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Peeler v. State Farm Mutual Automobile Insurance Co.

United States District Court, D. Nevada

July 25, 2019

MACIE PEELER, Plaintiff,



         Presently before the court are Defendant's Motion to Stay Discovery (ECF No. 36), Plaintiff's Opposition to Defendant's Motion to Stay Discovery (ECF No. 41), and Defendant's Reply In Support Of Its Motion to Stay Discovery (ECF No. 42), filed on May 8, 2019, May 21, 2019, and May 28, 2019, respectively. Defendant seeks to stay discovery because it currently has a motion for summary judgment pending. (ECF No. 34.) In addition to opposing this motion to stay, Plaintiff filed Plaintiff's Individual Discovery Plan and Scheduling Order on May 8, 2019 (ECF No. 37), which is also presently before the court.


         Plaintiff was in a car accident with Anthony Aiello in 2013. (ECF No. 34 at 3.) At the time of the accident, Plaintiff had an insurance policy with Defendant, which provided uninsured motor vehicle coverage. (Id. at 3-4.) This policy provided Plaintiff coverage for bodily injury if she was involved in an accident with an uninsured (or underinsured) motor vehicle and she established (1) fault by the uninsured/underinsured tortfeasor (Mr. Aiello) and (2) the extent of Plaintiff's damages resulting from the car accident. (ECF Nos. 34 at 3-4, 38 at 7.)

         Plaintiff initiated two lawsuits after her car accident: one in state court against Mr. Aiello and one (now in federal court) against Defendant to recover her insurance benefits. (ECF No. 34 at 3, 5.)

         The state court action alleged that Mr. Aiello was at fault for the 2013 car accident involving Plaintiff. (ECF No. 41 at 3.) At trial, Mr. Aiello apparently admitted he was at fault on the record. (ECF No. 38 at 10; Ex. 3.) However, the jury found for Mr. Aiello and did not award Plaintiff any damages. (ECF No. 34; Ex. E.)

         This action originated in state court and the Defendant subsequently removed it to federal court. (ECF No. 1.) In this case, Plaintiff alleges two causes of action against Defendant: (1) breach of contract and (2) breach of the implied covenant of good faith and fair dealing. (ECF No. 7.) Essentially, Plaintiff alleges that Defendant breached the parties' insurance contract and acted in bad faith by failing to pay Plaintiff the benefits to which she is allegedly entitled under her insurance contract. (Id. at 4-5.)

         Because of the pending and related state court case, this case was stayed on April 30, 2018. (ECF No. 30.) On March 29, 2019, Plaintiff moved to lift the stay because the jury reached a verdict in the state court action. (ECF No. 32.) The court granted Plaintiff's motion and lifted the stay on April 8, 2019. (ECF No. 33.)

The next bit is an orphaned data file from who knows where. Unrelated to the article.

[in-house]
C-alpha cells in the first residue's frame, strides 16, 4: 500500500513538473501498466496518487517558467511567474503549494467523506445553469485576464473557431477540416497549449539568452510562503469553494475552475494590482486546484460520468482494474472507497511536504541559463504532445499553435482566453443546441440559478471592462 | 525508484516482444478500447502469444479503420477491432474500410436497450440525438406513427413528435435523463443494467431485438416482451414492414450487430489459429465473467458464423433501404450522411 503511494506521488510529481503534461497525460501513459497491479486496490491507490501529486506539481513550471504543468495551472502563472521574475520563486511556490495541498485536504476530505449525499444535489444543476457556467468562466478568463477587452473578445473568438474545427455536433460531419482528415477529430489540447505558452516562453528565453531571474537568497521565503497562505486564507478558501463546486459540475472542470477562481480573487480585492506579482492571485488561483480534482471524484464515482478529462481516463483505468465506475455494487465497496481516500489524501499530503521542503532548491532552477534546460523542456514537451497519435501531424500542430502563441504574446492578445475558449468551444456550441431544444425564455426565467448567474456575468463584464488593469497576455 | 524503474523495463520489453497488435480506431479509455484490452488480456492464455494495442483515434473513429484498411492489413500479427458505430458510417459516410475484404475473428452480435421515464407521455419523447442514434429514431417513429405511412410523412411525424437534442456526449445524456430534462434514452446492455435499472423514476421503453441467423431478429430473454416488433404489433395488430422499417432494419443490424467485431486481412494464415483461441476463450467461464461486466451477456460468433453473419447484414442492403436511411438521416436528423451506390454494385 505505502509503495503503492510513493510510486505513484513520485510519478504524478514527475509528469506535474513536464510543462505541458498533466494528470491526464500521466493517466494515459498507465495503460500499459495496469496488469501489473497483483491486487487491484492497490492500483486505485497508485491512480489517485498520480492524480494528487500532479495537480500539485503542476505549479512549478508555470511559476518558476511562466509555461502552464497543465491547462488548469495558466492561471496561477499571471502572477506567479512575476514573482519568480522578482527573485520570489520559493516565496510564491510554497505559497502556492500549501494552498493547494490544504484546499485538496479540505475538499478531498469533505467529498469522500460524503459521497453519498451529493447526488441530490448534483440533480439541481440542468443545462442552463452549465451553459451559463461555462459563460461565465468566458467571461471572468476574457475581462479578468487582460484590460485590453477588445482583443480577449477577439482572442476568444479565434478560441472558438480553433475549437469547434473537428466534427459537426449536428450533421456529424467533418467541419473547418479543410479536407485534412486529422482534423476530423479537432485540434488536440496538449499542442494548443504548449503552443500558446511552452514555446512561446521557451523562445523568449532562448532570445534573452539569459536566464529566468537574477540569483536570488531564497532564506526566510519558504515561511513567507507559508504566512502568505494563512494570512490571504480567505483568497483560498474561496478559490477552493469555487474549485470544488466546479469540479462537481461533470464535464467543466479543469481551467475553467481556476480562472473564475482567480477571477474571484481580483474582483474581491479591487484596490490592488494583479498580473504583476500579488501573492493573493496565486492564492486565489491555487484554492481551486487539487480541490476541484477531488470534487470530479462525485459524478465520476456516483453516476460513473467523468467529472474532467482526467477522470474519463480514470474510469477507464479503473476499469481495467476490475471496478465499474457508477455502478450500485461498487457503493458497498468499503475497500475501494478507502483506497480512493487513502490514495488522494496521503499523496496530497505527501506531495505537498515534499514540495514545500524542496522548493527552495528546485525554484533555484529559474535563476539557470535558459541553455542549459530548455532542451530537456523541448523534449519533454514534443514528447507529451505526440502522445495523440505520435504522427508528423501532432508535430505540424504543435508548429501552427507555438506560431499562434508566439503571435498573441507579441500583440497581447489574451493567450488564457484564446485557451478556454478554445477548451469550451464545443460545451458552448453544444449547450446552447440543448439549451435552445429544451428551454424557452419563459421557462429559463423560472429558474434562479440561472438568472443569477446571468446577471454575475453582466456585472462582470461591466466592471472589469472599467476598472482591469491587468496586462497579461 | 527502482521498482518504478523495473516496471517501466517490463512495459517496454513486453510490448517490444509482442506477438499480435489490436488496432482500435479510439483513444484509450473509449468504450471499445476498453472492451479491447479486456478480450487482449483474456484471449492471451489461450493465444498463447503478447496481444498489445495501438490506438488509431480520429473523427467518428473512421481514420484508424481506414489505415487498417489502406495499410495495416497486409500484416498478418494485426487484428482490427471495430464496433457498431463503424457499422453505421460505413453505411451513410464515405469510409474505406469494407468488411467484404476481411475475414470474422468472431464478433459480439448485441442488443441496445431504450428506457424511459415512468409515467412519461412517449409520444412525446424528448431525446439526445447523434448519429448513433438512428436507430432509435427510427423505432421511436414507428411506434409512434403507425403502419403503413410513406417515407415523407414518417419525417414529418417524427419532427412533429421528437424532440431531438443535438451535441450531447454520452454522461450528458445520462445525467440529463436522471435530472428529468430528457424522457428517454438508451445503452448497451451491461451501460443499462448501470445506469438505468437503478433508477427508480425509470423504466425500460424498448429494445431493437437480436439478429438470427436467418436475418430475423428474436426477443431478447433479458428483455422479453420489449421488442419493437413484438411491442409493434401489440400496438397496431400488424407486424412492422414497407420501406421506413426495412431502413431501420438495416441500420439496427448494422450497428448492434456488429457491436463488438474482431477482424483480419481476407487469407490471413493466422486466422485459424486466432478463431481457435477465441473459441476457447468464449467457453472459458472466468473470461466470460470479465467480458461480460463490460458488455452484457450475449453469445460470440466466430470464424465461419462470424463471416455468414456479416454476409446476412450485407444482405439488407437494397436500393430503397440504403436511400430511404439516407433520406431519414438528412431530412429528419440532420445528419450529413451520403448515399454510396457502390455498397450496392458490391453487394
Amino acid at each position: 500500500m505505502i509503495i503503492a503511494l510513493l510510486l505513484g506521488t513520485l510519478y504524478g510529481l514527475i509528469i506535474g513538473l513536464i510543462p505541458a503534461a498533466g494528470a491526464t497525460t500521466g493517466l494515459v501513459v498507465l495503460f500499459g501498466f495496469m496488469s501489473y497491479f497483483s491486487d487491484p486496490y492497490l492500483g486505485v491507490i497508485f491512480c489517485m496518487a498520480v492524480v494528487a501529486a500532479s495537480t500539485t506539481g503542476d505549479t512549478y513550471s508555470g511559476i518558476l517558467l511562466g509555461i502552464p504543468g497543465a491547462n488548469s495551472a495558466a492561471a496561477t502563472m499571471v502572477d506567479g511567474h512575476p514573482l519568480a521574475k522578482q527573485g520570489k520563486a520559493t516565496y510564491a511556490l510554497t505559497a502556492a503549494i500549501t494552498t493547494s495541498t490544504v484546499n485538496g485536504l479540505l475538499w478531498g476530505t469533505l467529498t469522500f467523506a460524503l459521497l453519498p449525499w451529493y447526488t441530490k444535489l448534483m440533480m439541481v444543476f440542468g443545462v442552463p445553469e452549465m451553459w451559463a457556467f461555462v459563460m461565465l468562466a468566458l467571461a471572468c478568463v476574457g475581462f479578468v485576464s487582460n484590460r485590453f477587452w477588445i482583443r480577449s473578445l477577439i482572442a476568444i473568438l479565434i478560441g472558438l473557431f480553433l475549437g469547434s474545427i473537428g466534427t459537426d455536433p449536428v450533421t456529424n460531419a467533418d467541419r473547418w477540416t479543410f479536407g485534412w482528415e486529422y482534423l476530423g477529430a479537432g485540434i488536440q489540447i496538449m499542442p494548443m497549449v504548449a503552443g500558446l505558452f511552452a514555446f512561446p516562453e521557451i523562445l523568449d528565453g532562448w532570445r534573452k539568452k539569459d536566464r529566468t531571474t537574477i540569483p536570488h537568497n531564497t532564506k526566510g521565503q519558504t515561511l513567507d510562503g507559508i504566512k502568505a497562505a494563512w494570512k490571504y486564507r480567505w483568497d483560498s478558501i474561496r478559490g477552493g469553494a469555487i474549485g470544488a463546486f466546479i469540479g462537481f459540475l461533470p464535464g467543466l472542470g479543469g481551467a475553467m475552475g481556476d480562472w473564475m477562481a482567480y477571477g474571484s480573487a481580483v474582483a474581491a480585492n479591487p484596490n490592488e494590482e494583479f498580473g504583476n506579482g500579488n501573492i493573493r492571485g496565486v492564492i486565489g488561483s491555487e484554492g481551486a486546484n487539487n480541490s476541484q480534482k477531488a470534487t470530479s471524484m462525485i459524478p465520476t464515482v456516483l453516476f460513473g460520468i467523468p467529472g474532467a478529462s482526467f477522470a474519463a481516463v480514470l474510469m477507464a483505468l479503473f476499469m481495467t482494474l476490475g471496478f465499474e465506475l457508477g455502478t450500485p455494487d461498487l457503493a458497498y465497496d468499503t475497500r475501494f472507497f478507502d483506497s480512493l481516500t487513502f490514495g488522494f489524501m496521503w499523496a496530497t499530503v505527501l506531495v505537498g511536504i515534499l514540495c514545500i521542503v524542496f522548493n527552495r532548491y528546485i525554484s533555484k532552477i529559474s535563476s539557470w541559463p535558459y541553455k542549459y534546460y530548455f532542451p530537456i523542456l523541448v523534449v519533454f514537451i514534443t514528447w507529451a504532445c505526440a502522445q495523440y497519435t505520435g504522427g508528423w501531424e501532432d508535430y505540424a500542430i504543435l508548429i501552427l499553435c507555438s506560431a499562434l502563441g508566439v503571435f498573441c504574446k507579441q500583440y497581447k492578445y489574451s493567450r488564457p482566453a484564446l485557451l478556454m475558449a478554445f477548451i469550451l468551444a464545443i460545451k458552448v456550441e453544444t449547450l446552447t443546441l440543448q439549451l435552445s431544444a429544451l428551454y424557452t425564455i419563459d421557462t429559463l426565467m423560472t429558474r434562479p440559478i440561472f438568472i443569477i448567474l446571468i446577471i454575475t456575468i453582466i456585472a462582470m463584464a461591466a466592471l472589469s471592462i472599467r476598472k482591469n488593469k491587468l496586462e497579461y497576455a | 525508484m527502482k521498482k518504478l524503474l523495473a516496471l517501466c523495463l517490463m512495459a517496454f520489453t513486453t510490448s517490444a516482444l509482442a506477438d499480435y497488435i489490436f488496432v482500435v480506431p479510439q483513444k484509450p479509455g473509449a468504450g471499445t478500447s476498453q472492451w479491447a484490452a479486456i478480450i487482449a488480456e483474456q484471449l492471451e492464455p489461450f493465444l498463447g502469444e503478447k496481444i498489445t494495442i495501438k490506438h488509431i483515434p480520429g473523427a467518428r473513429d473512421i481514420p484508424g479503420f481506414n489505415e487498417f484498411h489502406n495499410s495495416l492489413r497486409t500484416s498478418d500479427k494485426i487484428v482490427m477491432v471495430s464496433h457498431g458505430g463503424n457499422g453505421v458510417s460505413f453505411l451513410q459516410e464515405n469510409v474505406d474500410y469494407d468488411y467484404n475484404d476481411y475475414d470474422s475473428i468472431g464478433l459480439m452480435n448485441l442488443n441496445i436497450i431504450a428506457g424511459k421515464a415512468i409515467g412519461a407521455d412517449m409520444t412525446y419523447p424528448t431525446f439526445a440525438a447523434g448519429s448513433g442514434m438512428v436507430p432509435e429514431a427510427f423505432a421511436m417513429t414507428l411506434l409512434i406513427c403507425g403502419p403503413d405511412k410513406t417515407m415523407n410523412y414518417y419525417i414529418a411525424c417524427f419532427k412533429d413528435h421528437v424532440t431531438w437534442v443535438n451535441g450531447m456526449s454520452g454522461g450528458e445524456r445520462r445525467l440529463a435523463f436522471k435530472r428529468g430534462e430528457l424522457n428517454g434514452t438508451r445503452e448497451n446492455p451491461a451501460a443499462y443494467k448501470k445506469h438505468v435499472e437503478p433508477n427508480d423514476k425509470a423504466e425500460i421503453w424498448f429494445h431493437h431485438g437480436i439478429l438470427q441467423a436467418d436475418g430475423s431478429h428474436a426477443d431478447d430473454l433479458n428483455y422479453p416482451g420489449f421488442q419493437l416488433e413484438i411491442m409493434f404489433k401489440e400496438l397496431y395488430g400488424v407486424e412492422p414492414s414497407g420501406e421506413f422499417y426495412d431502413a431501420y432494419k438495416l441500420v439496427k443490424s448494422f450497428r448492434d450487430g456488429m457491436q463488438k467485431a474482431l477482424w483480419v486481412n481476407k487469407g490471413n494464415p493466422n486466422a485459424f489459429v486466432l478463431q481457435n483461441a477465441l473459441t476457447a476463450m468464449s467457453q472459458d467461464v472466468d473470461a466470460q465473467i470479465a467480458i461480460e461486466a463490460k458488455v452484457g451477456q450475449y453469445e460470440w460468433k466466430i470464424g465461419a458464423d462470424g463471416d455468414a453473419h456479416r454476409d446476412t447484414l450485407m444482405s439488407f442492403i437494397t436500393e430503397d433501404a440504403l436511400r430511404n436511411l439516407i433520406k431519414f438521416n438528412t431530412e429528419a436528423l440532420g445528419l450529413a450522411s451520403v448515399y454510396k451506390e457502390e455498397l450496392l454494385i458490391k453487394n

Defendant immediately moved for summary judgment on the grounds that the jury's verdict in the state court action prevents Plaintiff from recovering from Defendant in this case. (ECF No. 34). Defendant also now seeks to stay discovery until its motion for summary judgment is decided. (ECF No. 36.)

         Importantly, after the court lifted the stay in this case, Plaintiff filed a motion for a new trial in the state court action. (ECF No. 38 at 4; Ex. 4.) A hearing on Plaintiff's motion for a new trial is currently set for July 31, 2019.


         Courts have broad discretionary power to control discovery. See Little v. City of Seattle, 863 F.2d 681, 685 (9th Cir. 1988). When deciding whether to grant a stay of discovery, the court is guided by the objectives of Fed. R. Civ. Pro. 1 that ensures a “just, speedy, and inexpensive determination of every action.” Kor Media Group, LLC v. Green, 294 F.R.D. 579, 581 (D. Nev. 2013). Accordingly, considerations of judicial economy and preserving the parties' resources may warrant a stay in some cases. U.S. for Use & Benefit of Newton v. Neumann Caribbean Int'l, Ltd., 750 F.2d 1422, 1426-27 (9th Cir. 1985).

         The Federal Rules of Civil Procedure do not, however, provide for automatic or blanket stays of discovery just because a potentially dispositive motion is pending. See Skellerup Indus. Ltd. v. City of L.A., 163 F.R.D. 598, 600-01 (C.D. Cal. 1995). In fact, a dispositive motion ordinarily does not warrant a stay of discovery. See Twin City Fire Ins. v. Employers of Wausau, 124 F.R.D. 652, 653 (D. Nev. 1989); Turner Broadcasting System, Inc. v. Tracinda Corp., 175 F.R.D. 554, 556 (D. Nev. 1997). However, when a party moves for a stay because a dispositive motion is pending, the court may grant the stay when “(1) the pending motion is potentially dispositive; (2) the potentially dispositive motion can be decided without additional discovery; and (3) the court has taken a ‘preliminary peek' at the merits of the potentially dispositive motion and is convinced that the plaintiff will be unable to state a claim for relief.” Kor Media Group, 294 F.R.D. at 581.

         Here, Defendant requested a stay of discovery because it has a motion for summary judgment pending. After conducting its “preliminary peek” at Defendant's motion for summary judgment, the court finds that a stay of discovery is inappropriate under the Kor Media factors, because it is not convinced that Defendant will prevail on its motion for summary judgment, as discussed in more detail below. However, the court will nonetheless stay discovery in this case based on its inherent authority and to prevent unnecessary waste of the parties' and the court's resources. See Little, 863 F.2d at 685; U.S. for Use & Benefit of Newton, 750 F.2d at 1426-27 (staying case pending conclusion of related arbitration not an abuse of discretion, as it was supported by considerations of economy and ...

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